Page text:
Archive for the ‘life extension’ category: Page 485

May 15, 2017

Scientists develop revolutionary eye drops to treat age-related blindness

Posted by in categories: futurism, life extension

The results of the collaborative research, published today in Investigative Opthamology and Visual Science, could spell the end of painful injections directly into the eye to treat the increasingly common eye disorder known as (AMD).

AMD affects more than 600,000 people in the UK and predictions suggest this figure could rise sharply in future because of an ageing population.

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May 15, 2017

Ageing has its good sides

Posted by in categories: biotech/medical, education, life extension, time travel

Sometimes, albeit rarely, people object to rejuvenation biotechnologies saying that ageing has its pluses too, thus subtly implying that we should leave it alone in order not to lose these pluses. The thing is, they’re not talking about the same kind of ageing that science is trying to undo. They’re mixing up chronological and biological ageing, and they’re not at all the same thing.

This objection is very simple to explain and even simpler to dismantle, because it boils down to a gross misunderstanding.

Whoever raises this objection generally says that with ageing comes experience, that later in life people are generally happier, more accomplished, and so on. I have nothing to object to that, except that all those nice things are a (possible) consequence of chronological ageing, most definitely not of biological ageing. It is not very often that people mix the two up, but at times they do, so let us clarify once and for all what the difference is.

Chronological ageing is nothing more, nothing less than the passing of time. Becoming chronologically older simply means that the time you’ve existed for is getting longer. There’s nothing wrong with it, and no one (to my knowledge) wants to stop, ‘cure’, or reverse chronological ageing—especially because that would be a bit complicated to do and it would have annoying side-effects, such as time freezing or rewinding your life back to your elementary school years, possibly dragging the entire universe along, and would do nothing to eliminate the ill health of old age. Doesn’t sound like a lot of fun—and I speak as a chap with a thing for time travel.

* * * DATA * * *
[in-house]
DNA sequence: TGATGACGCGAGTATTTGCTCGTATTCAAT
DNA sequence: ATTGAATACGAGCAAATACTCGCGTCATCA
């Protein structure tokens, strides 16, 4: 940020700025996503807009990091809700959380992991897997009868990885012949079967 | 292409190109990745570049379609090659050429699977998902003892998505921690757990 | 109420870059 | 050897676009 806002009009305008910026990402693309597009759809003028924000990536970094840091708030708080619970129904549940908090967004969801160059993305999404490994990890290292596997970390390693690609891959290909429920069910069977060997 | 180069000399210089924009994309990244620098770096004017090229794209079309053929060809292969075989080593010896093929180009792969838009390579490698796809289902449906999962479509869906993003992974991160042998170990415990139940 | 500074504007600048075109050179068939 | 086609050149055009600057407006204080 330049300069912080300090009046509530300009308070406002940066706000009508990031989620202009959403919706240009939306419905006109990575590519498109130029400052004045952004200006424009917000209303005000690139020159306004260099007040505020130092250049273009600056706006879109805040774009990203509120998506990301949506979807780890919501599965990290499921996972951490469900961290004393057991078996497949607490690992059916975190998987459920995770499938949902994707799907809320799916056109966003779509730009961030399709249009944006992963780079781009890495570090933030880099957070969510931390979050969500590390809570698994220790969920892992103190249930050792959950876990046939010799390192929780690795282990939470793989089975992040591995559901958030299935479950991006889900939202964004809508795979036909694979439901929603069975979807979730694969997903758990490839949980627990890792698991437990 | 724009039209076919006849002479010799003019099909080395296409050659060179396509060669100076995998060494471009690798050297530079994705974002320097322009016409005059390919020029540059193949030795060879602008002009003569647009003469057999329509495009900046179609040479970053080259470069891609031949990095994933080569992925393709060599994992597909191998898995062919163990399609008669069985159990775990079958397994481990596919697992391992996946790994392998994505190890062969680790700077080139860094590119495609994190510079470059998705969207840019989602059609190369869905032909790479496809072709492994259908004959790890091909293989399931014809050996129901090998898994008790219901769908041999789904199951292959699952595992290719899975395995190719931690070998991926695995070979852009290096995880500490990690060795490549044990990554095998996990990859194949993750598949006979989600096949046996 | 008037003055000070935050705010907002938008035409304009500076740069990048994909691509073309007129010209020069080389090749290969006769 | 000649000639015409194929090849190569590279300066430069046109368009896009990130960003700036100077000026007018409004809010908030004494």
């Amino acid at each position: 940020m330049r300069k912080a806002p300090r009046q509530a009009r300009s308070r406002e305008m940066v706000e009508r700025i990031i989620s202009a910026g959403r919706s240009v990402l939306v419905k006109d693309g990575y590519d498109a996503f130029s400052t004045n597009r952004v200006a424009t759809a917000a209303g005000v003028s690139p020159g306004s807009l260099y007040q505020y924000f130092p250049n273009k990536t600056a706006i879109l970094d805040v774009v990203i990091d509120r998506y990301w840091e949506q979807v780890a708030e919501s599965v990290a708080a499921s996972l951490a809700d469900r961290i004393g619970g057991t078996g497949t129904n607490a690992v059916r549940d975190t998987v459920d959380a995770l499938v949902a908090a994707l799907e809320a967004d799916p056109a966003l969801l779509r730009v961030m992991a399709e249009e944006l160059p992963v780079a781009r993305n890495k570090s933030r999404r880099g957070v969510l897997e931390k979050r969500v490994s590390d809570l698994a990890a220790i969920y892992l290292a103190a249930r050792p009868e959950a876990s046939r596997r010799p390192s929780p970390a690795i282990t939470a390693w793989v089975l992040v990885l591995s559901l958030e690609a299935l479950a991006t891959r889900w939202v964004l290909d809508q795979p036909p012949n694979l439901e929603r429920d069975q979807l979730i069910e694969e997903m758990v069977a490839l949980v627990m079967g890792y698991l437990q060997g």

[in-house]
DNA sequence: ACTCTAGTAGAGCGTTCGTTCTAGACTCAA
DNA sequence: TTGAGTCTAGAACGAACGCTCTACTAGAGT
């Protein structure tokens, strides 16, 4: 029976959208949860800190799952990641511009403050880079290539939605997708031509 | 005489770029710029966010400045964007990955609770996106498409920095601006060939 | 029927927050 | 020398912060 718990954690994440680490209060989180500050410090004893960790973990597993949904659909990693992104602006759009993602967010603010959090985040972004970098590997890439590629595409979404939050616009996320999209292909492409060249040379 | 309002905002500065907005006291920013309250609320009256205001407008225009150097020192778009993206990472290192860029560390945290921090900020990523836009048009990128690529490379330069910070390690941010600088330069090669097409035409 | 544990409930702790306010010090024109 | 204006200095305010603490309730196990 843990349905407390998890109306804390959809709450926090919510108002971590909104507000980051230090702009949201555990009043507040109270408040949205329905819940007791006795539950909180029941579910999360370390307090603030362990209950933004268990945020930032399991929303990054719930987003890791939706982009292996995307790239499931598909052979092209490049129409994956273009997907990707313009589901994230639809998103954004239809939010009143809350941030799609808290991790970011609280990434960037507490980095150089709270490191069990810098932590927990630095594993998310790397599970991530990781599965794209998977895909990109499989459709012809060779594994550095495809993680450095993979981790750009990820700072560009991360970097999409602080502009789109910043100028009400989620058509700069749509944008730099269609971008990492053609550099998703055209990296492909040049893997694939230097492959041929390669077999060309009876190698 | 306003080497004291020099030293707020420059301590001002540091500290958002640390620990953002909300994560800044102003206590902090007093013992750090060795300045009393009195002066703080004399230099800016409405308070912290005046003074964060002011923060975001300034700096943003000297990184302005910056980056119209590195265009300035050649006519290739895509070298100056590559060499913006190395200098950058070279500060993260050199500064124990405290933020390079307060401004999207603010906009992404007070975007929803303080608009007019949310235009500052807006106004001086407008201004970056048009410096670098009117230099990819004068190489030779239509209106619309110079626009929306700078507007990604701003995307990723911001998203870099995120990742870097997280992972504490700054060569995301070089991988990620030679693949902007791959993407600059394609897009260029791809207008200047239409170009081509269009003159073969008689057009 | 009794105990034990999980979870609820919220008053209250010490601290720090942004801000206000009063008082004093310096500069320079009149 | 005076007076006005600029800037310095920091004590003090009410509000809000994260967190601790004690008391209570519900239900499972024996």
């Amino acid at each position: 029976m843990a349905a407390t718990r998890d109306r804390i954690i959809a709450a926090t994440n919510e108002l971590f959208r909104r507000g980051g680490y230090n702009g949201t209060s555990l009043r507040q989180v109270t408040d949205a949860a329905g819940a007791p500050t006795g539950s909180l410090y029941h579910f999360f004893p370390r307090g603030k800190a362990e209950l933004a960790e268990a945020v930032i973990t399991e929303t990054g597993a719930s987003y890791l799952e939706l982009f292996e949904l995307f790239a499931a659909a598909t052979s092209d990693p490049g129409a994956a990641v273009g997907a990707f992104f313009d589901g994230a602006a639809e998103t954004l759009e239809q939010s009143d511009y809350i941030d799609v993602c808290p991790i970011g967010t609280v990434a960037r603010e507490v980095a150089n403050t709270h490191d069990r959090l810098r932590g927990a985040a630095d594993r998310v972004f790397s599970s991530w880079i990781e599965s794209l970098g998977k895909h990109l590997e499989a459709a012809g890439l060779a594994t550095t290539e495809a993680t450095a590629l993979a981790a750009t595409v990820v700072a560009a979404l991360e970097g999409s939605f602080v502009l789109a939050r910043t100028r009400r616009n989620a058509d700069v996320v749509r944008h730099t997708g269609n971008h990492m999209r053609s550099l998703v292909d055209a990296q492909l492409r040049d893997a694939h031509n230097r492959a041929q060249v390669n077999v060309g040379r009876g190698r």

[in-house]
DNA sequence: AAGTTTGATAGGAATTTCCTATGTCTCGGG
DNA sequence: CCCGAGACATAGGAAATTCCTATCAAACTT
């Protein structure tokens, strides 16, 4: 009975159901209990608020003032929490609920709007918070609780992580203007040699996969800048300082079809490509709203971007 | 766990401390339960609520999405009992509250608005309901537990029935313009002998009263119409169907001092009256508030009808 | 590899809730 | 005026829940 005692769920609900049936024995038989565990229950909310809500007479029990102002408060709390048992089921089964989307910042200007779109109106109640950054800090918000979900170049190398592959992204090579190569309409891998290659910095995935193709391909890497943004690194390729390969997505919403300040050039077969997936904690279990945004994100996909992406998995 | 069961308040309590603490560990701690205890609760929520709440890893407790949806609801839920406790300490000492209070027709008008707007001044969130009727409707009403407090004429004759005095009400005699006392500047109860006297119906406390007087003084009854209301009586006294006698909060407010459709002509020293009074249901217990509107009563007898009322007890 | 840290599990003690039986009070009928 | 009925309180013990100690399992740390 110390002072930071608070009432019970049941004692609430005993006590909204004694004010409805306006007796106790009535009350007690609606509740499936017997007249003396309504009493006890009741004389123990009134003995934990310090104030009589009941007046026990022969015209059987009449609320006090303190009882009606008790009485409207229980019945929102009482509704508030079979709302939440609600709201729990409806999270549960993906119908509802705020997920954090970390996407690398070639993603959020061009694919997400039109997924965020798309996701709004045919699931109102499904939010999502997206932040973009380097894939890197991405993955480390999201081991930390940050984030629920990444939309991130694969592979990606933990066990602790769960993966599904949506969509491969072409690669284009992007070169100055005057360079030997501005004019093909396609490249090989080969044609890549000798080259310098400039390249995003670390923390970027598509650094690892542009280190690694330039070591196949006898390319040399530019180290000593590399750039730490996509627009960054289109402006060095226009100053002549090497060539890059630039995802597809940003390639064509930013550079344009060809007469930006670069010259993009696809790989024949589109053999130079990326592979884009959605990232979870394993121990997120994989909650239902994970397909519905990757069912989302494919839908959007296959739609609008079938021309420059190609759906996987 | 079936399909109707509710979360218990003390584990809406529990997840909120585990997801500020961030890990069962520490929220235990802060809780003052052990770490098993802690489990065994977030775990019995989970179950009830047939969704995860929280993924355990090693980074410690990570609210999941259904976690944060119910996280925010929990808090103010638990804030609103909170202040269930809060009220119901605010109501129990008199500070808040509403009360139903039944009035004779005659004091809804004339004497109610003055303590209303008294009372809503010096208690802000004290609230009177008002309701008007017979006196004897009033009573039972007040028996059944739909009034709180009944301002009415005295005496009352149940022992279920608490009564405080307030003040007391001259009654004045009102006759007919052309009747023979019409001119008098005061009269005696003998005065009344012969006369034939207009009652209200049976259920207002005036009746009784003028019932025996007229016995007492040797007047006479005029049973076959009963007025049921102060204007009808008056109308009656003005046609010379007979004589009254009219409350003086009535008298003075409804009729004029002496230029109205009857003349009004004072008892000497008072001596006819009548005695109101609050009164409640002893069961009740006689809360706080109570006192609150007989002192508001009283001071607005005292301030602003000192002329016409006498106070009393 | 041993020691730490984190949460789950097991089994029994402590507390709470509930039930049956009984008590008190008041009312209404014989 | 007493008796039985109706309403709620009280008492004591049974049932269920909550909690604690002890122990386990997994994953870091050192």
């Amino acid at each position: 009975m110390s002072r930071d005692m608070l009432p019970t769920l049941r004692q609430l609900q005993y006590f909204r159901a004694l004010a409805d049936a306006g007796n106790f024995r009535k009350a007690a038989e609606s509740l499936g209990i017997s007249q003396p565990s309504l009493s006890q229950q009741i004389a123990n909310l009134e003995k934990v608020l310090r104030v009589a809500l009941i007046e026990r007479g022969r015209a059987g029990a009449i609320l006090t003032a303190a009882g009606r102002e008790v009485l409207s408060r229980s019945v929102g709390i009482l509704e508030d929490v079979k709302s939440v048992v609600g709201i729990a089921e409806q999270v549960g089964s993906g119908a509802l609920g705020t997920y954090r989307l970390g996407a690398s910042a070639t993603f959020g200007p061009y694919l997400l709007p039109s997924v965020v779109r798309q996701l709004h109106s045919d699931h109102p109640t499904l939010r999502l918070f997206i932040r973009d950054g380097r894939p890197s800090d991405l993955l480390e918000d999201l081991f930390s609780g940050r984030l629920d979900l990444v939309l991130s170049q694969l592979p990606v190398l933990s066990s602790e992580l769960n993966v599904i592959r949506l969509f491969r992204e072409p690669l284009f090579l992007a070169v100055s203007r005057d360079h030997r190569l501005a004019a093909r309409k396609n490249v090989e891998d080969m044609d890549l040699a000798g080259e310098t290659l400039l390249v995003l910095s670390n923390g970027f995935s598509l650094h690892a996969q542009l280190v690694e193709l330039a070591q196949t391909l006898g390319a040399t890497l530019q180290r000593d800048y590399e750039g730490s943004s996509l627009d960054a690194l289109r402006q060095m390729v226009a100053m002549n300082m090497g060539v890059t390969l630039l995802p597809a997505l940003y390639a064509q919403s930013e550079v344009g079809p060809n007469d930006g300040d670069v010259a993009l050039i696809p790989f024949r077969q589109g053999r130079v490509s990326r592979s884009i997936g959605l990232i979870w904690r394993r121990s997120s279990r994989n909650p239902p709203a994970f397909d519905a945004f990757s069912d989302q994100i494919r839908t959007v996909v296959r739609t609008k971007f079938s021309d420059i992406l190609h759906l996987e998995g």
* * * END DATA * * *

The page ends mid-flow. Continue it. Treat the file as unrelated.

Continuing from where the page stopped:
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May 15, 2017

Commemorating the Work of Dr. Elie Metchnikoff – Founder of Gerontology

Posted by in categories: biotech/medical, life extension

Happy Birthday to Elie Metchnikoff the father of modern Gerontology and an inspiration to those working on rejuvention biotechnology.

May 15th is the birthday of Elie Metchnikoff, famous Russian/French scientist, a vice director of the Pasteur Institute in Paris, who was awarded a Nobel Prize in Physiology or Medicine in 1908 (together with Paul Ehrlich) for his work on Immunity in infectious diseases. But healthy longevity supporters know him for another achievement: a strong statement he made regarding aging, that helped to ignite interest in aging research for the next century. In his 1903 book “Studies of optimism” he wrote: “Aging is a disease that should be treated like any other”. Today to commemorate Elie Metchnikoff’s input in the development of gerontology we will talk with Dr. Ilia Stambler, the author of the book “A History of Life-extensionism in the Twentieth Century” and likely the only expert on the history of the longevity movement in the world.

Thank you for joining us today, Dr. Stambler. First, could you please tell us a little more about the studies of Elie Metchnikoff? He is most of all recognised as a pioneer in immunology, what are the main discoveries he made? And how are they related to his understanding of aging as a disease?

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May 14, 2017

An American hedge fund is advertising for a £124k job that offers to freeze employees bodies’ when they die

Posted by in categories: cryonics, finance, law, life extension

Hedge fund Numerai looks after its employees even “after their legal death.”

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May 14, 2017

Scientists Uncover Genes That May Help Combat Aging and Disease

Posted by in categories: biotech/medical, genetics, life extension

These specialized genes could help us prevent aging.

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May 12, 2017

The Anti-Aging Habits of Longevity Experts

Posted by in category: life extension

My own diet is eggs and hashbrowns and Raisin Bran cereal along with water, Ensure, and one scoop of whey protein. Lunch is usually Subway(veggie patty), and dinner is a smoothie currently consisting of broccoli, avocado, peanut butter, banana, yogurt, spinach, and two scoops of whey protein with 18 oz of water. i also take one 500 mg tablet of quercetin each day.

Aubrey de Grey, Judith Campisi, J. Craig Venter and David Sinclair, who all work on anti-aging research, describe their own life-extension practices.